For the past few years, the English-speaking region of Cameroon has experienced violent conflict with the French-speaking government military.

Both sides of this fight have committed many human rights abuses and put innocent people in the cross-hairs. It is in this environment that a small convenience store owner named Kwamba* was raising his children.

As a child himself, Kwamba had already experienced the consequences of this conflict. His close family member was tortured to death for being a member of the English-speaking opposition party. At just ten years old, Kwamba was forced to drop out of school and begin working to support his family. He made a living for himself in Cameroon repairing bicycles, driving taxis, and later working for a company.

Many years later, as owner of a convenience store and with a family of his own, Kwamba had much to lose.

One day, his neighborhood was a target for a series of raids by government officials. They burnt down his store and arrested him. Kwamba says, “I tried to escape but they captured me and many other younger males from my town, and locked about 20 of us up.” He endured more than two weeks of imprisonment and torture at the hands of the military, who was convinced he was a member of the English-speaking resistance. Kwamba was beaten and interrogated every morning. He says, “The conditions were horrible… we saw the light only when we were sent out to clean their toilets and bathrooms.” If Kwamba didn’t escape soon, he feared he would die there like his family member had.

An opportunity arose when the prison camp came under attack. With the guards occupied, Kwamba made a run for it towards the forest. There he hid for months – just barely surviving – before finally taking the risk of returning home. But it was even more dangerous than before. When he arrived, someone warned him that the military was regularly searching their village with arrest warrants, including Kwamba’s. Desperately afraid of being recaptured, Kwamba fled the country. He made it to a nearby African country, where he was treated at a clinic for malaria. There, he met a sympathetic nurse who was able to find him passage to South America.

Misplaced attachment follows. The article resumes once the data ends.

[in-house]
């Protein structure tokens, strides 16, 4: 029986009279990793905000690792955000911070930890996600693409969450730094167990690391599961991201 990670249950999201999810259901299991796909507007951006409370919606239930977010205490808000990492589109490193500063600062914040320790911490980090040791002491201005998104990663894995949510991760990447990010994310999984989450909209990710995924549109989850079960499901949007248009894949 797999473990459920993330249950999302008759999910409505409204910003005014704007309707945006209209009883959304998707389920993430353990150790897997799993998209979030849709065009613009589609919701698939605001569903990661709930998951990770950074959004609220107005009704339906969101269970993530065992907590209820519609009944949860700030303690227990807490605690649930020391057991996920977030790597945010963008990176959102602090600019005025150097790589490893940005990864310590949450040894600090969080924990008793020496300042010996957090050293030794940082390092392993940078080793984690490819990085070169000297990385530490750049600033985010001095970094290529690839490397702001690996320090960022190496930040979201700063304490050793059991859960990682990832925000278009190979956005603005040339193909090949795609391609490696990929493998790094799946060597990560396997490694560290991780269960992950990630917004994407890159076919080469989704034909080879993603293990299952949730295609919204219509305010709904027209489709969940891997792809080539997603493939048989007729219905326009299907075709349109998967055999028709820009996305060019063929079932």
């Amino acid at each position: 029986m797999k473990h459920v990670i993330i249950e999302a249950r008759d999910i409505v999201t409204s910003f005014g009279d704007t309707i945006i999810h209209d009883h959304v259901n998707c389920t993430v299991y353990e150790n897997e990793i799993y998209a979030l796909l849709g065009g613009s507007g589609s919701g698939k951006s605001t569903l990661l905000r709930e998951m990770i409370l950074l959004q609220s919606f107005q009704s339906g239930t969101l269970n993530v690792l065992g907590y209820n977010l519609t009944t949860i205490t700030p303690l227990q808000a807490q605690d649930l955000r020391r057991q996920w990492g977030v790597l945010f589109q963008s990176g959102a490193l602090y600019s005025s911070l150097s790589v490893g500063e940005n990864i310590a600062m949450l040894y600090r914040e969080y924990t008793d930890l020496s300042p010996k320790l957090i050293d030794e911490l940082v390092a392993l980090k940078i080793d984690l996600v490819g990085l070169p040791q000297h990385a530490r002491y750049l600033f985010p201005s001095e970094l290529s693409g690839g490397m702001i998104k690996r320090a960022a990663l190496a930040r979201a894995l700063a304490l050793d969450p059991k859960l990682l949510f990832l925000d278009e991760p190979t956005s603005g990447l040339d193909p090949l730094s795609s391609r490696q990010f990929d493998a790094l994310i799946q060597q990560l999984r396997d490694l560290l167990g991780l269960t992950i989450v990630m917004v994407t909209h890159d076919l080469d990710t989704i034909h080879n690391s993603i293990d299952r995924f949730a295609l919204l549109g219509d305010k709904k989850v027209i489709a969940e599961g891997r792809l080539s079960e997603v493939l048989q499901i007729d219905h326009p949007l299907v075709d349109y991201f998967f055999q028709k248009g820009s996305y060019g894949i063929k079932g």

Kwamba says, “From Ecuador, I continued by land, bus, boat, and through the jungle, up Central America until finally reaching the U.S. border.”

He claimed asylum, hoping to find safety in this country. But, having used all his money to flee Cameroon, Kwamba found himself unable to afford an attorney to help him with his case. Thankfully, someone referred him to Casa Cornelia, where Volunteer Attorney Jonathan DeSimone took on his case. Jonathan argued for Kwamba’s claim to asylum in court, and won the case at the close of 2019! Kwamba now has access to vital protections under U.S. law that allow him to live here free from the fear and persecution he endured in his home country. He starts the New Year more hopeful than ever for the possibilities his future holds.

To learn more about the work of our Asylum Program, click here or read more of our Featured Stories.

*Name and photo have been changed to protect client confidentiality.